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Check contraception options for postpartum
Your next patient in the clinic examination room is a 22-year-old who has just delivered her first child three weeks ago. She tells you that she wants a reversible contraceptive to delay future births for the next four to five years. She is breast-feeding her new baby, and she has no current medical complications. What options can be safely provided to her?
Women in the postpartum especially need effective contraception, notes Mary Dolan, MD, MPH, associate professor of gynecology and obstetrics and division director of gynecology and obstetrics at Emory University in Atlanta. Results from the most recent cycle of the National Survey of Family Growth indicate that 49% of all pregnancies were unintended, and 21% of women gave birth within 24 months of a previous birth.1
A new review of the types of contraception being used by women two to nine months postpartum shows that 88% of postpartum women report current use of at least one birth control method.2 Furthermore, 61.7% report using a method defined as highly effective, 20% use a method defined as moderately effective, and 6.4% use less effective methods. Contraceptive effectiveness was categorized as:
Rates of using highly effective contraceptive methods postpartum were lowest among women who had no prenatal care (54.5%).2
What about an IUD?
What options are available to our hypothetical patient? Consider a Copper-T 380 intrauterine device (ParaGard IUD, Duramed Pharmaceuticals; Pomona, NY) or the levonorgestrel intrauterine contraceptive (Mirena IUC, Bayer HealthCare Pharmaceuticals; Wayne, NJ). Both birth control devices represent two effective options, says Dolan, who presented information on postpartum contraception at the recent Contraceptive Technology Quest for Excellence conference.3
Both forms of intrauterine contraception do not cause a negative impact on the quality of breast milk.4 Both offer long-term effectiveness and do not require behavior changes related to the method. Disadvantages include risk of perforation, expulsion, and infection; however, a just-published review of evidence indicates that there is no increase in risk of complications among women who had an IUD inserted during the postpartum period.5 The review notes some increase in expulsion rates occur with delayed postpartum insertion when compared to immediate insertion, and with immediate insertion when compared to interval insertion.5
There are several advantages to postpartum placement of an IUD, notes Nathalie Kapp, MD, MPH, medical officer in the Department of Reproductive Health and Research at the World Health Organization (WHO) in Geneva. These advantages include the ease of insertion, the ready availability of skilled staff and appropriate facilities, and the convenience and possible decrease in insertional pain for the woman who has just given birth, states Kapp, lead author of the review.
When is the best timing for insertion of an intrauterine contraception in a postpartum woman who plans to breast-feed her infant? The WHO Medical Eligibility Criteria rates placement of a Copper-T IUD before six weeks postpartum as a "2" in breast-feeding women, which means the advantages outweigh the theoretical or proven risks.6 However, the criteria rates placement of a Mirena LNG IUS before six weeks as a "3," which means the theoretical or proven risks outweigh the advantages. However, after the six-week postpartum time period, both devices are rated as a "1" — no restrictions on contraceptive use — in lactating women.6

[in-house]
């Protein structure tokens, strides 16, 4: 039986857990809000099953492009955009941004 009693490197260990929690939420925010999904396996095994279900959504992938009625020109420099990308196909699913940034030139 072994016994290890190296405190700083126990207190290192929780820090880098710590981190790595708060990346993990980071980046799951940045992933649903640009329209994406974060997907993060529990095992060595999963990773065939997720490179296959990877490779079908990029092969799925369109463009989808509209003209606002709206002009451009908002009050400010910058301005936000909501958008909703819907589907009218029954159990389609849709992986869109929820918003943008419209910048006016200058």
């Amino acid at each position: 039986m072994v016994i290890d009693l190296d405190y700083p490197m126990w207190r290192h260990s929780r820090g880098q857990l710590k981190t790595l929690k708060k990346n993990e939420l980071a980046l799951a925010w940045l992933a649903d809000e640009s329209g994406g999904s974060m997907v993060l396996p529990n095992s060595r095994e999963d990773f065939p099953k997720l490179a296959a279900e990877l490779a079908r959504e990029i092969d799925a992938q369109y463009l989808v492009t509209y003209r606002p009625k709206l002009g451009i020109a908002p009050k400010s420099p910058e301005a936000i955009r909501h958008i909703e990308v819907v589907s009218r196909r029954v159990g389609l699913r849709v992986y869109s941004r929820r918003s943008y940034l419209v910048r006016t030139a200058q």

These numbers for postpartum women are being carefully scrutinized for the U.S. version of the Medical Eligibility Criteria, which will be published in early 2010, says Robert Hatcher, MD, MPH, professor of gynecology and obstetrics at Emory University.
Think POP for pills
What if the hypothetical patient prefers to take pills for contraception? Look at progestin-only pills (POPs), says Dolan. Advantages include:
What are the disadvantages of POPs? These include hormonal issues; a recommended delay of six weeks postpartum in lactating women; the need for daily pill taking and timing; and irregular bleeding.2
Clinically, the most important disadvantage patients are faced with is taking a POP every day around the same time, says Dolan. Patients need to be counseled on the importance of taking the POP within two hours of the same time each day.
"That's hard with a new baby and new schedules," Dolan observes. "The most important advantage is its effectiveness if taken appropriately."
Although some authorities and organizations, including the WHO, have been guarded about use of the contraceptive injection depot medroxyprogesterone acetate (DMPA, Depo Provera), immediately postpartum prior to hospital discharge, the evidence is reassuring that immediate postpartum initiation of DMPA is safe from a maternal and infant health perspective, says Andrew Kaunitz, MD, professor and associate chair in the Obstetrics and Gynecology Department at the University of Florida College of Medicine — Jacksonville.
Existing data are not sufficient to limit DMPA use postpartum in women at high risk for unintended pregnancy, according to a recently published review of scientific literature.7 To minimize the maternal and neonatal risks of unintended pregnancy, DMPA should be administered prior to hospital discharge and no later than the third postpartum week in well-counseled women choosing to use DMPA as their contraceptive, regardless of lactation status, the review states.7